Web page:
Alex Penelas formally launched his campaign to return as county mayor on Tuesday, quietly filing papers in a race to lead Miami-Dade’s government for the second time in 15 years.
Penelas, 57, is returning to politics for the race to succeed a term-limited Carlos Gimenez in 2020, banking on his latent popularity winning an office that’s grown more powerful since he left County Hall in 2004. Three sitting county commissioners, Esteban “Steve” Bovo, Daniella Levine Cava, and Xavier Suarez (who’s also a former Miami mayor), are already running.
Records with the county’s Elections Department show Penelas’ papers were filed at 1:07 p.m. The Oct. 1 filing gives Penelas a full 31 days for his debut month of fundraising for his campaign committee, after six months raising money for his political committee. Penelas has already raised nearly $1.5 million for the committee, Bold Vision.
Now a real estate investor, Penelas is pitching himself as an experienced leader with the vision to revive Miami-Dade government. In an interview Wednesday, the married father of three from Miami Lakes said he would quickly turn his attention to reversing a planned rapid-transit bus plan for South Dade, restructuring the county’s management structure and launch “an ambitious plan to rebuild our water-and-sewer infrastructure.”
“It’s literally crumbling before our feet,” Penelas said of a county sewer system where a failed pipe recently caused an extended closure of a major highway in Aventura. “It’s one of the many cans we’ve kicked down the road.”
Under Penelas, Miami-Dade launched the new waterfront arena for the Miami Heat, adopted a half-percent sales tax for transportation that created free Metromover service in Miami and popular trolley networks run by cities, and helped win passage of a 2004 referendum approving a $2.9 billion bond program that continues to fund county infrastructure and construction projects. He also successfully campaigned for a statewide referendum funding pre-K education in Florida.
He gained national exposure for serving as mayor during the Elián González controversy, when he said he would hold the Clinton administration responsible for any domestic violence once federal agents returned the child to his father in Cuba. Penelas later said he regretted the comments.
The Elián saga helped cause a famous rift between him and the 2000 Democratic nominee Al Gore, who called his fellow Democrat “the single most treacherous and dishonest person I dealt with” in the presidential campaign.
The entry of Penelas brings the field for mayor to seven. The other candidates are Juan Zapata, a former county commissioner, and two contenders seeking their first offices: Monique Nicole Barley and Robert Ingram Burke.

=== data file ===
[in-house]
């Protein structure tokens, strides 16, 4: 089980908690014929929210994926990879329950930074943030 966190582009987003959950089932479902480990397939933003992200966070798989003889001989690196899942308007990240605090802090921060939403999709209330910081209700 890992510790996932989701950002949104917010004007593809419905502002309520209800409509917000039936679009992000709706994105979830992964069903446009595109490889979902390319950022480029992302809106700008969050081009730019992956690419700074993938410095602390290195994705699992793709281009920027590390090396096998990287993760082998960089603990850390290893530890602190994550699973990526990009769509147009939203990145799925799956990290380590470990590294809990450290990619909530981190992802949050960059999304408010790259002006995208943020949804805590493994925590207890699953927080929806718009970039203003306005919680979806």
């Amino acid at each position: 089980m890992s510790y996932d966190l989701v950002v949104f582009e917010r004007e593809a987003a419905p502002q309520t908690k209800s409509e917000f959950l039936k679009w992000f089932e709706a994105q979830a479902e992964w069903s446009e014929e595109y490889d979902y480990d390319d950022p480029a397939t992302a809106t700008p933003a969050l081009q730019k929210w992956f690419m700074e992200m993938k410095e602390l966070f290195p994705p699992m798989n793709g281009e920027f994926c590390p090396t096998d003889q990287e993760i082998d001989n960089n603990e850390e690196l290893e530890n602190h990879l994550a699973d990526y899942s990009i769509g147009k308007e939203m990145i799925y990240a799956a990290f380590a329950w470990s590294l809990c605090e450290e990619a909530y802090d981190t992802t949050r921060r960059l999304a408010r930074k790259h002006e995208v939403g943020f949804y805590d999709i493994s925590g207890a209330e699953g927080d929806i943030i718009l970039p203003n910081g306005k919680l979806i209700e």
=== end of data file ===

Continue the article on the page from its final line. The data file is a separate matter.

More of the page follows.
Of the current and former officeholders, Penelas and Levine Cava are the only Democrats. All candidates will face each other in a nonpartisan primary in August 2020. If nobody gets more than 50 percent of the August vote, the top two finishers will compete in a November runoff to be decided on Election Day.
That’s considered a significant advantage for Democrats, since the race would coincide with a presidential election in one of the country’s largest Democratic strongholds. Penelas ran for U.S. Senate in 2004 as he was preparing to leave office. He finished third statewide — and in his home county — to Peter Deutsch and Betty Castor, who won the nomination but lost the election.
As a candidate, the former member of the Hialeah City Council and County Commission is pursuing an office with more power than the one he left after reaching his limit of two consecutive terms.
While he served as an “executive” mayor between 1996 and 2004, with the power to veto legislation by the commission, Penelas was not the county’s top administrator. That authority rested with a county manager.
Under a charter change approved by voters in 2007, Miami-Dade now has a “strong” mayor, who serves as head of the executive branch and oversees almost every county agency.
Penelas rivals are eager to cast him as a mayor who fostered strong ties with lobbyists in his administration. In Bovo’s announcement Monday, he told supporters he doesn’t want Miami-Dade to “go backwards to an era of cronyism.”
In an interview, Penelas noted the sitting commissioners running have been supported by lobbyist and vendor donations for years. “I’m doing this because I’m in a great place in my life. I don’t need a government job, which is so liberating,” Penelas said. “I don’t have to go around town committing to anything I don’t want to.”
For the 2020 race, Penelas rivals are also trying to cast the former two-term mayor as the architect of a failed county transit plan tied to the half-percent sales tax he helped convince voters to pass in 2002. In the campaign to pass the tax, Penelas touted a “People’s Transportation Plan” that included a historic expansion of Metrorail and a doubling of the bus fleet — goals that future county leaders said proved far too expensive for the more than $200 million a year the sales tax generates.
“We know that yesterday’s challenges have become present day problems and we cannot allow our future to be dictated by the past,” Levine Cava said in a statement issued about 45 minutes after news of the Penelas filing broke on Twitter.
In past statements, Penelas has blamed shortfalls on the transportation plan on a combination of misunderstandings of the original blueprint’s promises and shifting of some of the tax to everyday transit operations under later administrations. On Wednesday, Penelas said as mayor he would move quickly to scrap the Gimenez rapid-transit bus plan in South Dade in favor extending Metrorail there, a project the administration said would leave no money for other expansion projects.
“I actually inaugurated the South Dade Busway in 1997,” Penelas said of the 20-mile dedicated roadway that could also serve as a Metrorail corridor. “We told the people of South Dade the next step was rail.”